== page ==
This entry originally appeared on my disability blog, I hate stairs.
by Phillip Parris
Now, why do people do the things they do? I don’t think I will ever find the answer to this riddle. Standing tall as a person with a disability (metaphorically speaking) I can tell you that we are noticed in public, but don’t think we don’t notice how weird you are. People seem comfortable enough to do the strangest things to disabled people, I have yet to figure out why.
I was sitting in Barnes & Noble enjoying a nice refreshing cup of iced coffee while reading the book Fight Club. I was rather pleased with the concept of the book and enjoyed being immersed in a world where civilized men can beat the shit out of each other and then not talk about it. I had previously seen the movie and I will not talk about it. As usual my assistant was sitting next to me. She was lost in an entirely different world of magazines.
I had your everyday paperback edition of the book propped up on another thicker book so that the angle was appropriate for reading. I have the means of technology for reading electronically, but sometimes a paper-book feels more noteworthy. Every so often I would ask my assistant to turn the page for me because I do not possess the strength to do so myself.
I was deeply in tune with my book and didn’t notice the stranger approaching me. At first I was startled when I looked up and realized the young man was towering over our table intently watching me read. “Hello?” I said briefly. “How does he read?” the stranger asked my assistant. “With my eyes?” I replied with a puzzled tone. “But how does he turn the page?” he asked my assistant again as though I were too incompetent to respond. “Does he use his mind to turn the page?” asking the assistant again. “Yes buddy, here is how I turn the page. Now try to keep up with me on this one. Kelly turn the page.” My assistant smiles reaches over and turns the page for me. The strangers face turns beet red and he doesn’t leave with a farewell or admittance to his ignorance, but quickly scurries off.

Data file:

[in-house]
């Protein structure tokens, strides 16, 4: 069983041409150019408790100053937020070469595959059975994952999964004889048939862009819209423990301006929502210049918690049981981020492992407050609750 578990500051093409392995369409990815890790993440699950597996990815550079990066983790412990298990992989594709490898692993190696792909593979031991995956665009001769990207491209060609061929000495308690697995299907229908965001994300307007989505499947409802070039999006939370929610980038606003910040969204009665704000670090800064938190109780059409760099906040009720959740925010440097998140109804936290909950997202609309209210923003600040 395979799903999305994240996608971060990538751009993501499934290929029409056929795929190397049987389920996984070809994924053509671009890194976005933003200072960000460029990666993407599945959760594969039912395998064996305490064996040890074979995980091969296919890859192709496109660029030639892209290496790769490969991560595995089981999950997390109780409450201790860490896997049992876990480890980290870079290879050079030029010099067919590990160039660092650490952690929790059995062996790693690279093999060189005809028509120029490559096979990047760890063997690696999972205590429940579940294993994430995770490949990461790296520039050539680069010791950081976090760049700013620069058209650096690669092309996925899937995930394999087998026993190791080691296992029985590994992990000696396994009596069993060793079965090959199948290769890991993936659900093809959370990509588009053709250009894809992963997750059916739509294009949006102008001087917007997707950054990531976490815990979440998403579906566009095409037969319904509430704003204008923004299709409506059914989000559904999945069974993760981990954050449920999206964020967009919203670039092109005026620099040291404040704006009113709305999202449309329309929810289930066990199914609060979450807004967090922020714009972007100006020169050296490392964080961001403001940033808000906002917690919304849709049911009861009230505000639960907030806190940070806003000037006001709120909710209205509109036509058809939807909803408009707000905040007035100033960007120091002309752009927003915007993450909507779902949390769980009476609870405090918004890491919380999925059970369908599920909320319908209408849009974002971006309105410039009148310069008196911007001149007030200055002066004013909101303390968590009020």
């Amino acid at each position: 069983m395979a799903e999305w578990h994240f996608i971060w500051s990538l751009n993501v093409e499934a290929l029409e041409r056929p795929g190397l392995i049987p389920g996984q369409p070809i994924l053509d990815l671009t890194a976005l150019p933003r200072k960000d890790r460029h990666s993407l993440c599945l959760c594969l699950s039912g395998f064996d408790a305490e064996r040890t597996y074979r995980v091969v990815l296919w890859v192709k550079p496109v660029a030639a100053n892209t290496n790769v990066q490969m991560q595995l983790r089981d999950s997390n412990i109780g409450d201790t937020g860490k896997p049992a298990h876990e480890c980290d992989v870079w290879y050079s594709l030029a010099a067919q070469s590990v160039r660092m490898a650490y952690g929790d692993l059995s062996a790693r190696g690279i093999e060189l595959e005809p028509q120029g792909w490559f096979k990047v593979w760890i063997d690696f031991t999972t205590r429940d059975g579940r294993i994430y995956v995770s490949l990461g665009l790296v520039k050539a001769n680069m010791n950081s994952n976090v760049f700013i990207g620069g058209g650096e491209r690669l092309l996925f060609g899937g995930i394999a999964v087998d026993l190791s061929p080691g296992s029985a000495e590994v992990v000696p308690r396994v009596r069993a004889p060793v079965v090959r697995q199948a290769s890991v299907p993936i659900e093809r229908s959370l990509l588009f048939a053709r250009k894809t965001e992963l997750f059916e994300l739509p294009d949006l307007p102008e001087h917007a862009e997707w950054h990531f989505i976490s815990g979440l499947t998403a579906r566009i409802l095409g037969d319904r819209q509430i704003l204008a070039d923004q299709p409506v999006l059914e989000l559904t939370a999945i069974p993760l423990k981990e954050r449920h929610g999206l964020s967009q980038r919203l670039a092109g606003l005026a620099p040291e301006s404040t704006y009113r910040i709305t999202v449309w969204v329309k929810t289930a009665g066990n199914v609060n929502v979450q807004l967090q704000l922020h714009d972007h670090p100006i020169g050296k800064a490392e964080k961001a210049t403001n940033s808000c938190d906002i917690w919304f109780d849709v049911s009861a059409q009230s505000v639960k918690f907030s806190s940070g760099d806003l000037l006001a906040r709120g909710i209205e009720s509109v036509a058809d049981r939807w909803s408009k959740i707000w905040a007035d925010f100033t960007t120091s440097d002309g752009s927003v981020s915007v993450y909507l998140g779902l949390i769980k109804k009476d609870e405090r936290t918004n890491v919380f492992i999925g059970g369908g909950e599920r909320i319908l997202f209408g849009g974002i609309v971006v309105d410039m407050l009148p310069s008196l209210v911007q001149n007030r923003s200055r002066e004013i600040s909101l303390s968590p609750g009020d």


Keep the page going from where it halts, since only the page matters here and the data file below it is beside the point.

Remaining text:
I eventually finished the book, along with my cup of coffee, and made my way back into the mall. I wanted to see what was going on in the fashionable world of Macy’s so I headed in that general direction. Sure, I got sidetracked a couple of times along the way. A teenage girl was clearly pretending to have an authentic Asian accent when she made the offer, “Fwee chickon shampul?” My assistant took her up on the offer, I declined. We continued onward towards the destination of the ever-so-desirable Macy’s. Before entering the department store, I had my assistant remove the now empty Starbucks cup from my cup-holder and throw it away.
One thing I’ve learned in my life is that you do not want to go shopping with the female sort in Macy’s (it’s enough to drive a sane man mad). Shortly after entering the store we parted ways momentarily. I was browsing through the men’s section when I noticed the wide array of colors they offered in Polo’s. Out of the corner of my eye I noticed a strange looking man approaching me. I must admit that I was a little nervous. I was alone. And earlier that week there was a local shooting and they had not caught the gunman. He approached me in a very serious manner and started to digging in his front pockets. At this point I’m freaking out, debating on whether I should run or start screaming. I held my cool. The frightening man pulled out a handful of change and dropped it in my cup-holder and said, “God bless.” Now under such circumstances I should be extremely thankful and I know it probably meant a lot to this guy. I bit my lip and squeezed out the words, “thank you.” But I was really thinking, “What the hell, I’m sitting in Macy’s admiring a $167.98 Ralph Lauren Polo dress shirt, wearing clothes that cost more than the Polo I was looking at, my wheelchair cost 3x his car, but this man feels that I need his spare change.”
I could feel my face turn a beet red out of sheer anger. I immediately found my assistant and she asked, “What was that guy doing?” “The guy gave me his change,” I said with a puzzled look on my face. She started laughing, “Well let’s see what you are worth.” We dug the very little coinage from my cup-holder. I was worth $0.87 to be exact. Not even worth a buck according to this strange guy.
As we exited the mall, my assistant held the door and ended the shopping evening with the statement, “Let’s face it Phillip, we could all use a little change.”